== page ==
Afghan National Army prepares to take over key officer-training facility; celebrates links with NATO trainers

  • 11 Oct. 2020 -
  • |
  • Last updated: 21 Oct. 2020 18:18

Kabul - Senior Afghan and NATO representatives attended a ceremony on Sunday 11th October marking the upcoming handover to the Afghan National Defence and Security Forces (ANDSF) of a key officer-training facility, another crucial milestone in their development towards full self-sufficiency and long-term institutional viability.

Camp Qargha, to the west of Kabul, has been home to a small UK-led team of multinational mentors – supported by the NATO-led Resolute Support Mission – working alongside their Afghan counterparts in delivering world-class training to cadets at the neighbouring Afghan National Army Officer Academy (ANAOA), preparing the future leaders of the Afghan National Army (ANA) to the highest international standards and equipping them to face the challenges of the future.

Founded in 2013, ANAOA produces more than 70% of officers to the Afghan National Army, including Special Forces – a figure likely to increase in coming years. A growing number of cadets are women, and the Academy and its graduates were recently commended by President Ashraf Ghani as the pride of the Afghan nation, and the embodiment of "national unity and professional competence".

The NATO Chief Mentor at ANAOA, British Brigadier Jonathan Timmis, said the handover of Qargha was a ringing endorsement of the capability and maturity of the Afghan National Army.

"Today is a celebration of Afghan growth. It is a tangible manifestation of progress in a fundamental aspect of institutional viability – leadership of this great, sovereign nation."

"ANAOA no longer needs our daily mentorship.  It is well able to stand on its own two feet; planning, preparing and delivering excellence, while consistently striving to improve."

He also reflected on the contribution of his multinational NATO mentoring team in making this one of the region's leading officer-training establishment.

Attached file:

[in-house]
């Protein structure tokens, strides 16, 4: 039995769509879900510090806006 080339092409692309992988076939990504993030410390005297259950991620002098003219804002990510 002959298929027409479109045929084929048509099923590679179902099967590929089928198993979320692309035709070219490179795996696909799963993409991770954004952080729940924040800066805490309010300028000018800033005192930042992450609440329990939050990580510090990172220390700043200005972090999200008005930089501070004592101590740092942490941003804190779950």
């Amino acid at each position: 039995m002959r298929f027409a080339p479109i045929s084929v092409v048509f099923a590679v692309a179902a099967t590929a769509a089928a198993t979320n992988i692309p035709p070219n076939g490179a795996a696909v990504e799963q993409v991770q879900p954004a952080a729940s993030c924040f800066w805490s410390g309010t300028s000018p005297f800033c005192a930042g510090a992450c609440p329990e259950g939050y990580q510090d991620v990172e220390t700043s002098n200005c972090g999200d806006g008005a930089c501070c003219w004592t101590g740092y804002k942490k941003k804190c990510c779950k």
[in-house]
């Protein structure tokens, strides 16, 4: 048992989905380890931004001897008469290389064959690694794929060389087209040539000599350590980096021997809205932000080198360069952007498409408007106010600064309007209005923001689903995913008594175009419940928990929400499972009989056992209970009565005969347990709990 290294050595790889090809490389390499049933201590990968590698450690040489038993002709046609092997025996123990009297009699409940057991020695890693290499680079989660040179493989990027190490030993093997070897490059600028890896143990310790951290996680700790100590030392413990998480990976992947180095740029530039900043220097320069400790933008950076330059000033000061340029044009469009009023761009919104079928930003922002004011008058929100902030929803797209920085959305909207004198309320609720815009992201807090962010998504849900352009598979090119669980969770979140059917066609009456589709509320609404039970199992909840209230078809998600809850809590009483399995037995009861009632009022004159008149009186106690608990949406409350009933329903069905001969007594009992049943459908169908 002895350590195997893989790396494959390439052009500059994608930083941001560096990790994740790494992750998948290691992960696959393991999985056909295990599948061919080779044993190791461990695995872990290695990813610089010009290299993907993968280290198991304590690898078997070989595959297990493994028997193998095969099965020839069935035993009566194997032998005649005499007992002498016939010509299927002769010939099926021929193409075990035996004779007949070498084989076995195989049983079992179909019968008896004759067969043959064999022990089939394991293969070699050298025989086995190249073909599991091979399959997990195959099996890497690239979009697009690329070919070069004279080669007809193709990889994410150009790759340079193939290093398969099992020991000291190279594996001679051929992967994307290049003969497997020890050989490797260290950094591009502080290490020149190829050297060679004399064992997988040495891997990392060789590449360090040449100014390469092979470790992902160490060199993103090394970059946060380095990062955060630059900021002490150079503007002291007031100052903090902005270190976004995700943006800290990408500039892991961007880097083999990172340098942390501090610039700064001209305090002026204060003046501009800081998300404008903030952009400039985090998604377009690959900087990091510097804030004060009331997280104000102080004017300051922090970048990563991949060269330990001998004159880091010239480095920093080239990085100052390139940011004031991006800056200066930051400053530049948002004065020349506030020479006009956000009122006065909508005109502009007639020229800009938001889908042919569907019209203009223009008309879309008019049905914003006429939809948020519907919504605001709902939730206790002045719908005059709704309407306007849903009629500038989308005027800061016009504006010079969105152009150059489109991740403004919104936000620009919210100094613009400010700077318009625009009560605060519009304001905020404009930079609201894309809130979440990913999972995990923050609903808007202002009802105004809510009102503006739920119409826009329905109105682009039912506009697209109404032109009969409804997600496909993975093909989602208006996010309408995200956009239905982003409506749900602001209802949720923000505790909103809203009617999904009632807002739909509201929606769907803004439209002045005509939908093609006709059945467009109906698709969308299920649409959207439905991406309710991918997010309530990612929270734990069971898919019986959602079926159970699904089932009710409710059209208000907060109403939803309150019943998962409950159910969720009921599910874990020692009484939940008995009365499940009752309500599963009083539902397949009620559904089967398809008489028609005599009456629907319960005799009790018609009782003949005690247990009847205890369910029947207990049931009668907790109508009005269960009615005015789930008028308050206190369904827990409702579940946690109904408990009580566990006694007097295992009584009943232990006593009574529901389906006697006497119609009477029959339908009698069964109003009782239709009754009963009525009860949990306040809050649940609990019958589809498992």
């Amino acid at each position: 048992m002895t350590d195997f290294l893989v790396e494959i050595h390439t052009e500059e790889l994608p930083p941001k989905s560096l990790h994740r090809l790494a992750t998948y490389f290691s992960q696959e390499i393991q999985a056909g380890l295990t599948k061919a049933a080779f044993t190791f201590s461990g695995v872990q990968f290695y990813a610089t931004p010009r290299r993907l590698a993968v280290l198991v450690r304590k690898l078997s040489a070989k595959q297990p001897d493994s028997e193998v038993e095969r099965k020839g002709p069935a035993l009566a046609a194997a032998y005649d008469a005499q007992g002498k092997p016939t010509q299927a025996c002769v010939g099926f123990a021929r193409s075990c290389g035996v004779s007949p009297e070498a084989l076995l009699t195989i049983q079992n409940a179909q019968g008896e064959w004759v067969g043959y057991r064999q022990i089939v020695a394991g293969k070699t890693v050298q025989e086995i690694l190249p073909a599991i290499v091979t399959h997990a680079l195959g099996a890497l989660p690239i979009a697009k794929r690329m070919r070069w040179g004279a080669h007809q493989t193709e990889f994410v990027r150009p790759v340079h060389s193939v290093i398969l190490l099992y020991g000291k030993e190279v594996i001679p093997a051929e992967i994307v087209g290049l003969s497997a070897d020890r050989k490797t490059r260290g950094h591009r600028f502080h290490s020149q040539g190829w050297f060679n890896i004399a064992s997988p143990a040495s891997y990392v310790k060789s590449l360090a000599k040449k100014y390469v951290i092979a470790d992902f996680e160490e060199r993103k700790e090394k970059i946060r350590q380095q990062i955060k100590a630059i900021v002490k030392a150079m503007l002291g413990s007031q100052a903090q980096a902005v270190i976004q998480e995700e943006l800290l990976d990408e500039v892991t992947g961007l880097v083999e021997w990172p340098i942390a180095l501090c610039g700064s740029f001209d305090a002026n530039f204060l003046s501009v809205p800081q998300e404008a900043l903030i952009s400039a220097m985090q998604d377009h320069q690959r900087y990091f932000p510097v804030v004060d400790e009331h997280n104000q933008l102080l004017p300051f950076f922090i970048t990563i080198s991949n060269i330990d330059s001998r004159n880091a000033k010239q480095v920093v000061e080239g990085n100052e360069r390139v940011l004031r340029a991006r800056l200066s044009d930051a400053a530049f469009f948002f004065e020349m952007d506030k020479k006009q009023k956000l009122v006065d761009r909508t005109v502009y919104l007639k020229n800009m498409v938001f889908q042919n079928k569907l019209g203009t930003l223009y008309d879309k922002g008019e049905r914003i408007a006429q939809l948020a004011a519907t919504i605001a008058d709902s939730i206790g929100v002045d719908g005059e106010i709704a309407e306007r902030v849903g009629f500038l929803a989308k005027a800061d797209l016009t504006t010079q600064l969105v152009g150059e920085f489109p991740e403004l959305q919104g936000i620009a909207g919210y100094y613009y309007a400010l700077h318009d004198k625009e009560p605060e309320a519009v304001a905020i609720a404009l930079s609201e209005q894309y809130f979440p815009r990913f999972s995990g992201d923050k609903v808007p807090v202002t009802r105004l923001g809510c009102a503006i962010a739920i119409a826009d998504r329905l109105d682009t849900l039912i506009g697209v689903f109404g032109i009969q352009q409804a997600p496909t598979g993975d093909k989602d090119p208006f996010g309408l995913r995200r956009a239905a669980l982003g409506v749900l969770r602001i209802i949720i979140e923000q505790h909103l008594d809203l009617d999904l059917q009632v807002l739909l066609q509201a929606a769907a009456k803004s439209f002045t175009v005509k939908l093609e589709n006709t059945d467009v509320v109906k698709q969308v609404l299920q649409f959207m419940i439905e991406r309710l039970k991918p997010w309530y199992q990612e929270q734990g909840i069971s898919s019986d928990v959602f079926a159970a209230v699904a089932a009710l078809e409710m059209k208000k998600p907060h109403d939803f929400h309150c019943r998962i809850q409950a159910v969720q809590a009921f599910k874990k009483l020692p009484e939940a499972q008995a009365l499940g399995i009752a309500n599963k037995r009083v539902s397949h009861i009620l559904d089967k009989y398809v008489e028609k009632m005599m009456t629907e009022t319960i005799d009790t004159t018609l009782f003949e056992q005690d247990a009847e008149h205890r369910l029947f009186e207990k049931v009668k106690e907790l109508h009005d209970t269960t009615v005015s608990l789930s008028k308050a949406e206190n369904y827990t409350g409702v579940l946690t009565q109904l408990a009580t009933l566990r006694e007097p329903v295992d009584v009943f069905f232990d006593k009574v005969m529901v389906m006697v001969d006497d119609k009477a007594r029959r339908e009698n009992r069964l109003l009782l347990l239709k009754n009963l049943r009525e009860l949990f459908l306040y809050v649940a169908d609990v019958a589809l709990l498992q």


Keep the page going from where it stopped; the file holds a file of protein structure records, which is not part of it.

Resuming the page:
"As a British officer, I am intensely proud of my nation's leading commitment to this legacy.  One that is shared with our current partner nations, New Zealand and Denmark, alongside those former contributors of Australia and Norway."

Lieutenant General Mohammad Nazim Payenda, the ANA's chief of Training and Doctrine and the senior Afghan officer at the event, echoed those sentiments and thanked his NATO friends and counterparts.

"The role of officers and partners from every nation…was outstanding. I want to express my gratitude and appreciation to all partners."

"I am content that your investment and efforts are not wasted. You all leave a legacy of tangible and legitimate achievements. This legacy is the effectiveness and self-sufficiency of the training and educational institutes which perform independently."

Together with NATO partners, the UK played a lead role in the inception and development of ANAOA, whose exhaustive 48-week training program is based on the format used at Britain's prestigious Royal Military Academy Sandhurst. This relationship between two academies will endure into the future, providing a close and permanent link benefiting cadets and junior leaders for years to come.

"This is not the end; far from it" said Brigadier Timmis. "We remain committed to ANAOA.  We will further build with the Royal Military Academy Sandhurst a partnership of mutual benefit, starting with reciprocal visits early next year. We will continue to train officers in the UK."

NATO will continue to offer advice and remains committed to supporting the Afghan security forces through training and funding.